Shipments still come every day for logging in, and they include a chunk of in-game cash, a batch of parts tokens (exchanged on a 3:1 basis for a speed card) and a vanity item that can be exchanged for the aforementioned money. It’s not an extravagant bounty but it is a help. Still, Need For Speed Payback’s punishing grind, loot boxes and multiple currencies offers a tacit encouragement to spend money to bypass its automotive chores while holding a fig leaf over the bad PR of a true pay-to-win scenario.
A more user-friendly system would allow drivers, as they tackle one branch of the street racing series, to put what they earn from it into a new vehicle for another. But in every race I felt I had to bring a car with optimum performance to the starting line. The closest I came to a real economy of scale is where I plowed through the initial getaway storyline with few upgrades to the car (a really smooth Audi SS Sportback), because none of the events were against a racing field. I used everything I earned from that — currency and speed cards — to acquire a suped-up Honda NSX Type R and easily pass the first two events of the drift-racing storyline.
But then I was still quickly out of dough, feeling forced to push money into the braking and nitrous upgrades that sustain the long power slides that win those beauty pageants. There’s a live-tuning option (for attributes like vehicle stance, brake bias and the like) that I appreciated because it didn’t require me to fast-travel to a garage. It’s particularly useful for the drifting cars, but it took a lot of trial-and-error to get it to a point where I could feather the brakes and gas (or hit the NO2) to keep a long slide going.
Loot crates, multiple currencies and a punishing grind make for a user-unfriendly upgrade system
The driving events are well connected to the story of Need for Speed Payback, but the story isn’t much richer than movie theater popcorn. Tyler, the leader of the good guys’ alliance, got screwed on a deal. He and his friends, drifter Mac and getaway driver Jess, are gonna, race-by-race, take apart the super uncool organization called The House, which is fixing races in their Vegas-like paradise of open highways and wide boulevards. All of the characters are outrageously hip; my favorite was the Underground Soldier, leader of the Shift-Lock crew, described as “that anarchist-hacker-drift racer.” They all gave me lively banter during boss races and a respectful nod after taking them down. Payback splurges on the glamor of the street racing scene, and it’s all in good fun, but the narrative is always a garnish, not an really an edible item on the plate.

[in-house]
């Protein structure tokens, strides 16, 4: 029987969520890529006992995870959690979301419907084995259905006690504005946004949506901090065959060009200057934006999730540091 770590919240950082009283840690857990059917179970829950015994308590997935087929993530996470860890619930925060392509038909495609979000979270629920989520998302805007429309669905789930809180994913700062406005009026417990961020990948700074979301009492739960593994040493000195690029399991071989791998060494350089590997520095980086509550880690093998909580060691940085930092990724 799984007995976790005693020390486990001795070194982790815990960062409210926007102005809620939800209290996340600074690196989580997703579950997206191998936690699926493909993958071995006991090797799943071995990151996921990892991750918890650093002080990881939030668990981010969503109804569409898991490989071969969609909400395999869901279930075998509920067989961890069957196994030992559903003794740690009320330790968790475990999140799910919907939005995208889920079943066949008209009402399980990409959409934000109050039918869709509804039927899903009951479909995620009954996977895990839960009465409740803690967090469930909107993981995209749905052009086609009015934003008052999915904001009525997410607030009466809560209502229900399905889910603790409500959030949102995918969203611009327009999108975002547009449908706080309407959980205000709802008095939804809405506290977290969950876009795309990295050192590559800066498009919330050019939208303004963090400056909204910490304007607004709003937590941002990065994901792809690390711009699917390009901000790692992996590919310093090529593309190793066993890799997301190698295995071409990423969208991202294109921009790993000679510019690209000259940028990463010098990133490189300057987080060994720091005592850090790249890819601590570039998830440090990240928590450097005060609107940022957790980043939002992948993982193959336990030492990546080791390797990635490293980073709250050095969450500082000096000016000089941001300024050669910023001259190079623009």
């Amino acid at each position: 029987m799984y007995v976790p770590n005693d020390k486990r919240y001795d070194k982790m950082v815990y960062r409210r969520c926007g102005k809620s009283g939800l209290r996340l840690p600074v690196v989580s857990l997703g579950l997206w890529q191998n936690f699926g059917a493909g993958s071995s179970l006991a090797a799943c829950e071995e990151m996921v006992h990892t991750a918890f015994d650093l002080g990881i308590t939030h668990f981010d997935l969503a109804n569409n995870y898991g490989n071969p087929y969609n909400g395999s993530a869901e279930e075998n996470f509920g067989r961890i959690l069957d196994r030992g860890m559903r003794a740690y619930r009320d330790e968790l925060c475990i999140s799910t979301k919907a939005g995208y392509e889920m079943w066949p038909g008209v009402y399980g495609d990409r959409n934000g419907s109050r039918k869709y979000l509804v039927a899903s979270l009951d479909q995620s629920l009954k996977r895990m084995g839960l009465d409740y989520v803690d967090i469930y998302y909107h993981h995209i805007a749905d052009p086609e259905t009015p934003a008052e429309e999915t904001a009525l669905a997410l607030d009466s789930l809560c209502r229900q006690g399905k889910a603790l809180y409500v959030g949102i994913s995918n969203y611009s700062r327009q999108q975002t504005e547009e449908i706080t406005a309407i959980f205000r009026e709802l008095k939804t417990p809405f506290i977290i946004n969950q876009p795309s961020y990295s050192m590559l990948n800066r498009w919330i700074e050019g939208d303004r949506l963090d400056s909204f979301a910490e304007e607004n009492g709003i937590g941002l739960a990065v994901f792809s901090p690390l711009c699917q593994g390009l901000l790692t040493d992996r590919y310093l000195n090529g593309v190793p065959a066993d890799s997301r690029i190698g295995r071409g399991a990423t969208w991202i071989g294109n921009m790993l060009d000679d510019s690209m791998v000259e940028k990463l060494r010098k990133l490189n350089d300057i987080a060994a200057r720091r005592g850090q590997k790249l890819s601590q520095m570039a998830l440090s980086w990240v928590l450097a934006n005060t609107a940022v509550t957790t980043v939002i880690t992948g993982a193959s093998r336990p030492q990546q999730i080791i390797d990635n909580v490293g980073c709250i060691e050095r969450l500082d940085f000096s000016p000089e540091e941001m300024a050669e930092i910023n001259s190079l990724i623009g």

The big set pieces felt like reformulations of events I’d finished before, where the really unusual maneuvers, like pulling up next to a big rig with my teammate hanging out a window, were largely managed by quick timer events. The boss battles supporting the story arc, though, raced through well designed courses that demonstrated the boss character’s driving specialty while allowing for a good stretch to get past them with old-fashioned muscle. So even if the opposing drivers pose a formidable challenge, the game usually leaves room for a lesser-skilled driver to keep up and win.
Need For Speed Payback doesn’t do many favors for itself. It’s a fun racing game whose flashy story would be fine if I felt like I was building a blinged-out career worthy of it. Instead, I felt driven toward pure stats upgrades, heedless of what the car was or what it looked like.
Coupled with a desert city and countryside that feels lifeless despite being packed with racing challenges and collectibles, it’s the equivalent of a bland paint job surrounding a high performance engine block. Considering how little I customized my cars in Need For Speed Payback, much less wanted to, that’s the best epitaph I can give it.
Need for Speed Payback was reviewed using final “retail” Xbox One download codes provided by Electronic Arts.